Biographical details are boring, so I won’t flesh them out here, but know that in college I fell out of time, and bands that existed 30 years ago defined my existence back then. For Against’s Echelons was one of those albums that I needed to subsist, to affirm that others could fall out from society and struggle to define themselves in a world that hustled past introspection. And while I’m not stuck in the 80s anymore, I haven’t really found a way out of the labyrinth in me, either. Adulthood is the biggest lie ever told – like religion, it gives us the illusion that we’ll reach some finishing line, and gives us things to do so that we don’t have time to stop and think. (I’ve a dim memory of some philosopher saying something to this effect regarding vacations – Montaigne? Or was it Machiavelli?) All this to say, it’s four years now since college and I’m still a hopeless drifting mess.

It soothes me, then, that Jeff Runnings of For Against still sounds like he’s trying to figure out the world around him, decades after Echelons. His edge has dulled, but then he wasn’t much for cutting anyway; no, for Primitive and Smalls the camera zooms in closer, so that dust motes swirl in the light and every leaf in the tree waves at us instead of one green blur. The subject material seems unremarkable on first glance – often Runnings focuses on how people connect, how they interact with each other, how they let each other down – but the very 4AD-like wash of frosted synths bewitches the scenes.

Now, “Travelogue” isn’t the best example of this enchantment – in fact, it’s one of the liveliest tracks on the record – but it proves another point. The gentle pulse and airy marble aesthetic invoke the black rose romance of Clan of Xymox, but Runnings doesn’t curl into the same submissive behavior – rather, he enacts the role of an everyday predator: ”you know there are things about you I wish you wouldn’t hide / when I found you I had hoped for an interesting ride”. There’s something sinister about that desire – and not the catacombs and corpse brides kind of sinister that the Clan was always hung up on, either. Runnings’ protagonist presents a far more mundane threat, uncertain but ever encroaching; the whispered “I was here” tucked under the last refrain emphasizes the unpleasant ending that lies under the synthy glaze.

Perhaps “dreampop” works, then. Dreams, after all, often resemble our own world, but simple gestures and words there resonate with meanings that we might never fully grasp. That’s exactly how Primitives and Smalls feels.

Primitives and Smalls is out on Saint Marie on May 8th. Pre-order here if ya fancy.

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High Violets at Dagger Zine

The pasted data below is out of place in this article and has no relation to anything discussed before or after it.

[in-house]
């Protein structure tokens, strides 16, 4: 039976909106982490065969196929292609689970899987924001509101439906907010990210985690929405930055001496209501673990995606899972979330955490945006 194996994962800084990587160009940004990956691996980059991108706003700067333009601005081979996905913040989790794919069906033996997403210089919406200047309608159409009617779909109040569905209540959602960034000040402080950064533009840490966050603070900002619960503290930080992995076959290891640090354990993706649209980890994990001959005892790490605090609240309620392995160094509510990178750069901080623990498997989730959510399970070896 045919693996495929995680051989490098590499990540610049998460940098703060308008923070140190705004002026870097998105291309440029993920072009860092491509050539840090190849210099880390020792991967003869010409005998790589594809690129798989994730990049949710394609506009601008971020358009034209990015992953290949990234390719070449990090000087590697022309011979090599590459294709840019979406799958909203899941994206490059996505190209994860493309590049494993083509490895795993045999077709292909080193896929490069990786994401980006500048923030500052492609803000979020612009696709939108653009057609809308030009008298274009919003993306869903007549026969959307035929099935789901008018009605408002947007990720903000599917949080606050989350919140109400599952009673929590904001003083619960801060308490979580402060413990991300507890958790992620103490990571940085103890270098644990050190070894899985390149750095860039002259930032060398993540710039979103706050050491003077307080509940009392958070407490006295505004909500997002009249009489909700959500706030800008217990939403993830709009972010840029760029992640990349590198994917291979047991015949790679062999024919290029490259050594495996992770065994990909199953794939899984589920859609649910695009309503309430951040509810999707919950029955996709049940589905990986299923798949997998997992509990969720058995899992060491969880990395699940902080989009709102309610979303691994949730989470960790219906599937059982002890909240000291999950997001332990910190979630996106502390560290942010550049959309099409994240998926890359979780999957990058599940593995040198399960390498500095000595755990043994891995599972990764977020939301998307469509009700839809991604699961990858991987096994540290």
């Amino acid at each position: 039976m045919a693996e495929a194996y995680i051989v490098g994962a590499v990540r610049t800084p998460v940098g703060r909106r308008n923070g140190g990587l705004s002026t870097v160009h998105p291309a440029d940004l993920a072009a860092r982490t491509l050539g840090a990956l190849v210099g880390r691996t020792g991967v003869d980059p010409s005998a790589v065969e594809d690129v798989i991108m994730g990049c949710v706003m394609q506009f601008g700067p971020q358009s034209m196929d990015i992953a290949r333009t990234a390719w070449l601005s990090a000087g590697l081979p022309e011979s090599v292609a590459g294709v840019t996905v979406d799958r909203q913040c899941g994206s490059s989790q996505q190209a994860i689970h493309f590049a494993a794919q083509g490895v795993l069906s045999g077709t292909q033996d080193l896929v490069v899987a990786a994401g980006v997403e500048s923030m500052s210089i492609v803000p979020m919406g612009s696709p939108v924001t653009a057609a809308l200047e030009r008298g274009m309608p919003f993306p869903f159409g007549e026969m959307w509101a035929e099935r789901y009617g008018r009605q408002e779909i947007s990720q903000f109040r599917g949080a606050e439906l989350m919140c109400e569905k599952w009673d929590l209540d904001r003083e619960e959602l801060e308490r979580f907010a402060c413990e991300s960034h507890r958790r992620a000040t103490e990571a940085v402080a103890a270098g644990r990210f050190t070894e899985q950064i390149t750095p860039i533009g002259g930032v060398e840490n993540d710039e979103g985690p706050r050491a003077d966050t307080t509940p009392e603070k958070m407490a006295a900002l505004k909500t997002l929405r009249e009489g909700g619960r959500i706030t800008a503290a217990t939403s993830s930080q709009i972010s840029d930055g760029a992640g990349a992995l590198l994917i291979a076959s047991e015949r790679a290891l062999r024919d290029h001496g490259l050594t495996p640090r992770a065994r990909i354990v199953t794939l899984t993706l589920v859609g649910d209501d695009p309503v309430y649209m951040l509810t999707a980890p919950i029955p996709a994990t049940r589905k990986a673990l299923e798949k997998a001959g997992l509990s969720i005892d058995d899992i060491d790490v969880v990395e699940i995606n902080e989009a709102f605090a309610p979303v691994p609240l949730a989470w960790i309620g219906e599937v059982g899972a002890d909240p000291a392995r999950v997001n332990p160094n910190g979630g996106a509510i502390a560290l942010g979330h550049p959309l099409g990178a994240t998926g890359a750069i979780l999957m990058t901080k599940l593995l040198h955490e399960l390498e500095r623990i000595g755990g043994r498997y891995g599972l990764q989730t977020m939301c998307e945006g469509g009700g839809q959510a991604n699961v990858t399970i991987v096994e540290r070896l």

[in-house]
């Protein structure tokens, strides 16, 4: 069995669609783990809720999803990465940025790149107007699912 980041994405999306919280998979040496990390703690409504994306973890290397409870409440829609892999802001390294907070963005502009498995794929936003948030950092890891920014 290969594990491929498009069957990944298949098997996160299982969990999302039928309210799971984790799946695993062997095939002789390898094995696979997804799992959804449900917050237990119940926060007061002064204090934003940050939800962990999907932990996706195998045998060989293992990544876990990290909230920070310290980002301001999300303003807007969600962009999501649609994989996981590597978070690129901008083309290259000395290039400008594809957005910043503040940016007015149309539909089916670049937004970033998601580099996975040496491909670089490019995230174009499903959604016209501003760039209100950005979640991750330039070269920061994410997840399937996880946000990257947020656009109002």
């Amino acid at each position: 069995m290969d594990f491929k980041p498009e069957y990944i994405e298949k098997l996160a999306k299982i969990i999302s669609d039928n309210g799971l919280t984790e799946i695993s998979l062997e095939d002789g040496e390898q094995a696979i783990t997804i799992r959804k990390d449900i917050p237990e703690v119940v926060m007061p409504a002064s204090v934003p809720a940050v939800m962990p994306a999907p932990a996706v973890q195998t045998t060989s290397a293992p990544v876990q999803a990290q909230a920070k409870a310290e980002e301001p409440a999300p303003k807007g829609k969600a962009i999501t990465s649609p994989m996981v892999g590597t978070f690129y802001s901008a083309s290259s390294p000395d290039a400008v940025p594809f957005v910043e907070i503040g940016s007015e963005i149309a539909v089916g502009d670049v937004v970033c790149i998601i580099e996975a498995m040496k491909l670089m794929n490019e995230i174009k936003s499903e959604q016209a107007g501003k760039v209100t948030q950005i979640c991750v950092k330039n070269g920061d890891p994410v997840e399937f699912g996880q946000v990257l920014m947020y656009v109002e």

I’ve never been a hardcore shoegaze disciple or anything but I do like the genre and this American label, out of Texas, has quietly been releasing some of the best stuff the past few years (also check out the new EP from New Jersey’s Deardarkhead). Anywho, funny thing about this band is that they’re based in Portland , a place I lived from 2002-2012, and I remember seeing this bunch once live and liked it ok and all but didn’t dig deeper for some reason. You go the their Bandcamp page and they’ve got a ton of records for sale, at least one dating back to 1999 (and it looks like the band’s most recent release prior to this was 2010’s Cinema). Which brings us to Heroes and Halos which I really like. I’ve been listening to it quite a bit lately, pulling it out of the stack of cds when other ones I like are right beside it. The band still adds a bit o’ mystery and intrigue to their lush, dreampop songs mostly thanks to vocalist Kaitlyn ni Donovan who has this goddess-like voice from the heavens (think the gal from Lush or Rachel from Slowdive…two bands who I’m reminded of while listening to the High Violets). Also, let’s not forget guitarist Clint Sargent bringing the noise with some tasty ax work . First cut “How I Love (everyting about you)” is a terrific opener with swirling guitar, rock-solid rhythms and Donovan’s fluttery vocals while “Dum Dum,” still with Donovan’s vocals out front, is where the mystery comes in (same on “Bells”). The title track almost created this dizzying effect on me (luckily I was sitting down) and ‘Ease On” has these great whispery (and wispy) vocals before bursting into a glorious chorus. All the way through Heroes and Halos the High Violets never forget the importance of the song, heading into orbit at times, but never getting lost in the outer space. This one’ll have plenty more plays on my house.www.saintmarierecords.com